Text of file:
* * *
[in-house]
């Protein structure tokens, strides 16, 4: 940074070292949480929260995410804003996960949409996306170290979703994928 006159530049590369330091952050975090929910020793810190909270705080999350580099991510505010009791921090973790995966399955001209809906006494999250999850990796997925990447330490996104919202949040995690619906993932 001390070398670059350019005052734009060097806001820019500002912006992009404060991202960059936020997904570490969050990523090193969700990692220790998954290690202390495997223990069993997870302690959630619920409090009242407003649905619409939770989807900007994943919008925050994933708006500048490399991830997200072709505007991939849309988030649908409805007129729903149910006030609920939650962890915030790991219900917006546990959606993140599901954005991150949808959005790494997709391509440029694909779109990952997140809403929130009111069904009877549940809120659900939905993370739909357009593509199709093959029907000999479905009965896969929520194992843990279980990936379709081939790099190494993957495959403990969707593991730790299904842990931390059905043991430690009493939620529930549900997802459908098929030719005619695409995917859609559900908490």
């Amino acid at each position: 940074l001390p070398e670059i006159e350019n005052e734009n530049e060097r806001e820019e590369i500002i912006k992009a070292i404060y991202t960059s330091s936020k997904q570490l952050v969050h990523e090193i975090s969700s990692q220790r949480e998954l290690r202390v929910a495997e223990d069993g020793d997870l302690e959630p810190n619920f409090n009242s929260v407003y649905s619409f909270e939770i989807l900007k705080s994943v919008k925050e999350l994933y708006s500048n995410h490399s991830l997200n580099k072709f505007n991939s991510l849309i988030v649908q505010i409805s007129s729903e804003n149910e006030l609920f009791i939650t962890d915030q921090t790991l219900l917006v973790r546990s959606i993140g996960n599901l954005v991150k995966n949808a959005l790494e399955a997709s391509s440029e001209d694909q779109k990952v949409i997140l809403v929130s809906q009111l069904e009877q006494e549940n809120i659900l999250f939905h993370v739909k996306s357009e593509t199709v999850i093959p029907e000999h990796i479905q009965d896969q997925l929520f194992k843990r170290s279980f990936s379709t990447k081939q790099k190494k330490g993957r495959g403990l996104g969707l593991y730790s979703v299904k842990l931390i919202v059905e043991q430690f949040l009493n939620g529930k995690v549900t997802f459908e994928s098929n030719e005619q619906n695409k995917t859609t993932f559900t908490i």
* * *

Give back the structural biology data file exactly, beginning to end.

[in-house]
């Protein structure tokens, strides 16, 4: 940074070292949480929260995410804003996960949409996306170290979703994928 006159530049590369330091952050975090929910020793810190909270705080999350580099991510505010009791921090973790995966399955001209809906006494999250999850990796997925990447330490996104919202949040995690619906993932 001390070398670059350019005052734009060097806001820019500002912006992009404060991202960059936020997904570490969050990523090193969700990692220790998954290690202390495997223990069993997870302690959630619920409090009242407003649905619409939770989807900007994943919008925050994933708006500048490399991830997200072709505007991939849309988030649908409805007129729903149910006030609920939650962890915030790991219900917006546990959606993140599901954005991150949808959005790494997709391509440029694909779109990952997140809403929130009111069904009877549940809120659900939905993370739909357009593509199709093959029907000999479905009965896969929520194992843990279980990936379709081939790099190494993957495959403990969707593991730790299904842990931390059905043991430690009493939620529930549900997802459908098929030719005619695409995917859609559900908490």
């Amino acid at each position: 940074l001390p070398e670059i006159e350019n005052e734009n530049e060097r806001e820019e590369i500002i912006k992009a070292i404060y991202t960059s330091s936020k997904q570490l952050v969050h990523e090193i975090s969700s990692q220790r949480e998954l290690r202390v929910a495997e223990d069993g020793d997870l302690e959630p810190n619920f409090n009242s929260v407003y649905s619409f909270e939770i989807l900007k705080s994943v919008k925050e999350l994933y708006s500048n995410h490399s991830l997200n580099k072709f505007n991939s991510l849309i988030v649908q505010i409805s007129s729903e804003n149910e006030l609920f009791i939650t962890d915030q921090t790991l219900l917006v973790r546990s959606i993140g996960n599901l954005v991150k995966n949808a959005l790494e399955a997709s391509s440029e001209d694909q779109k990952v949409i997140l809403v929130s809906q009111l069904e009877q006494e549940n809120i659900l999250f939905h993370v739909k996306s357009e593509t199709v999850i093959p029907e000999h990796i479905q009965d896969q997925l929520f194992k843990r170290s279980f990936s379709t990447k081939q790099k190494k330490g993957r495959g403990l996104g969707l593991y730790s979703v299904k842990l931390i919202v059905e043991q430690f949040l009493n939620g529930k995690v549900t997802f459908e994928s098929n030719e005619q619906n695409k995917t859609t993932f559900t908490i």